Bus passengers face the prospect of significant disruption on 1 May, the Friday of the bank holiday weekend.

It comes after the National Bus and Rail Union voted to hold a day of industrial action over Government plans to put 10% of bus routes out to private tender.

Unions fear that the opening of 10% of bus routes to private operators will drive down pay and conditions.

The proposed industrial action has been strongly criticised by Dublin Bus, Bus Éireann and the National Transport Authority.

Last week, SIPTU drivers at the two companies voted overwhelmingly to back strike action over Government plans to open 10% of bus routes to private tender.

Today, shop stewards decided that if their concerns are not adequately addressed in the next ten days, they would consider issuing formal notice of "substantial" industrial action on 24 April.

The National Bus and Rail Union went further, announcing a day of protest action on 1 May.

General Secretary Dermot O'Leary said the central element would be marches in Dublin, Cork, Limerick Galway and Waterford.

Speaking on RTÉ's Drivetime, he said that the union is open to private sector tendering, but said that 10% is too much, describing it as the "thin end of the wedge".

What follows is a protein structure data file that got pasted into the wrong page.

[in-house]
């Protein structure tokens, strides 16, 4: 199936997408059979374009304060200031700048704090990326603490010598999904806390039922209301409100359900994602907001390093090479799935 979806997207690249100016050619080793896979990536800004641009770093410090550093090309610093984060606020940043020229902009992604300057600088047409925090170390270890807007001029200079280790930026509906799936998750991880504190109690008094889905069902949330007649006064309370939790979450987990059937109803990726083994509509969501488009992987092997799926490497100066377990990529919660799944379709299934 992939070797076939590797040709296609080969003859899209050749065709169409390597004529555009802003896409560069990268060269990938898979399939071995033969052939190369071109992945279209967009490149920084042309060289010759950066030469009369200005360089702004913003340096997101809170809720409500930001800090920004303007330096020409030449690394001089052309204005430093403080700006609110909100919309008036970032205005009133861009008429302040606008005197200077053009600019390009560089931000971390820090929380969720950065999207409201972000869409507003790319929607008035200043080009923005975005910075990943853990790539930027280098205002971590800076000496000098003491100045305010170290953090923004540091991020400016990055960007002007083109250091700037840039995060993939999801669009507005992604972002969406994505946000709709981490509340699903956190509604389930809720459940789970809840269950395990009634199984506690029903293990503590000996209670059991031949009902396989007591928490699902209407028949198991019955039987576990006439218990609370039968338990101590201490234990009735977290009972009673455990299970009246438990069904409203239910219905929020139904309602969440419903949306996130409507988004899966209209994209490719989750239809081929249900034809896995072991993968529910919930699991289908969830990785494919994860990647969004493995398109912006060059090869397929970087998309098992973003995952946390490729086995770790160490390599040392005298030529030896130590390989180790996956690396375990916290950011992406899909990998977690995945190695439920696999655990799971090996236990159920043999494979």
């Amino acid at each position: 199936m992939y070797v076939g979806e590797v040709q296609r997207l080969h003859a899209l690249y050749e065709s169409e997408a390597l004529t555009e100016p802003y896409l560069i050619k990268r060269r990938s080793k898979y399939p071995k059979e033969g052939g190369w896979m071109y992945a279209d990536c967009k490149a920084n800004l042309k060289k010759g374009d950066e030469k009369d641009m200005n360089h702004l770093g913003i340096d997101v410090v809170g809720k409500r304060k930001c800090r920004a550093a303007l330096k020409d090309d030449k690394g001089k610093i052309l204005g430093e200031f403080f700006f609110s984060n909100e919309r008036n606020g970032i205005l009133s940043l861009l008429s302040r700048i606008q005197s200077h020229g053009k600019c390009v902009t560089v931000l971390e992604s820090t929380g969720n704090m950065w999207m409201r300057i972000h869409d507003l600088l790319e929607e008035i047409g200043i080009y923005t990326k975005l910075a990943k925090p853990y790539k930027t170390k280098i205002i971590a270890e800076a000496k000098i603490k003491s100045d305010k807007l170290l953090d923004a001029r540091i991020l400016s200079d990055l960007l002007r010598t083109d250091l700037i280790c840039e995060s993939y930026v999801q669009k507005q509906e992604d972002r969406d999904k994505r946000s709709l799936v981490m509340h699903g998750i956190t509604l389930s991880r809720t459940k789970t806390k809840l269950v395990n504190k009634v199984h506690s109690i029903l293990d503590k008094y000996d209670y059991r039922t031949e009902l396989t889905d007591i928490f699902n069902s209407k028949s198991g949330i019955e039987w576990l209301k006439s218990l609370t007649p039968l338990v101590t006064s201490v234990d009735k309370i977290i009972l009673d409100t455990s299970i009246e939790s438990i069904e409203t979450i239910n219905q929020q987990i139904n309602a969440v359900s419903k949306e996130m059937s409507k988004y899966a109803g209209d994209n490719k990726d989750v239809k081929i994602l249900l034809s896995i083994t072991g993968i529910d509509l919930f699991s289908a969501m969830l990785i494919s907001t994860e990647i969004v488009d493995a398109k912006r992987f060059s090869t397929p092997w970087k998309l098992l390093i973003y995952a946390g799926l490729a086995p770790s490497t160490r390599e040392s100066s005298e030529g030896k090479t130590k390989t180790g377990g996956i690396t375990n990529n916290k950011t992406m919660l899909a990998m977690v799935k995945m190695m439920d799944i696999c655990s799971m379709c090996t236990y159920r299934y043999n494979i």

He said the NTA needs to stop the tendering process and negotiate all of the NBRU's concerns.

The union has no assurances that CIÉ companies will exist beyond 2019, he added.

Mr O'Leary apologised to bus commuters for the disruption, but said that the early morning and evening commute should be okay.

There are no plans to extend the industrial action to the rail network.

Govt committed to tendering routes

Meanwhile, the Minister for Transport, Tourism and Sport, Paschal Donohoe has said he was committed "to the tendering of 10% of bus routes".

Minister Donohoe said: "It must be noted that both Dublin Bus and Bus Éireann are open to compete for the routes being put out to tender.

"It is disappointing that the NBRU and SIPTU withdrew from discussions being facilitated by the Labour Relations Commission.

"Discussions had been aimed at addressing employee concerns about how the tendering of 10% of routes might impact them and were making significant progress."

Mr Donohoe said that during the talks it was made clear that employees that transferred to other operators would see their pension provisions maintained.

Bus Éireann said it was regrettable that the drivers were withdrawing from work during the busy bank holiday period, but said the company will try to minimise passenger disruption.

Dublin Bus strongly urged unions not to take action that could have a negative impact on customers.

The National Transport Authority also voiced disappointment at the union action, but sources said it would not be revising the schedule for the tender process.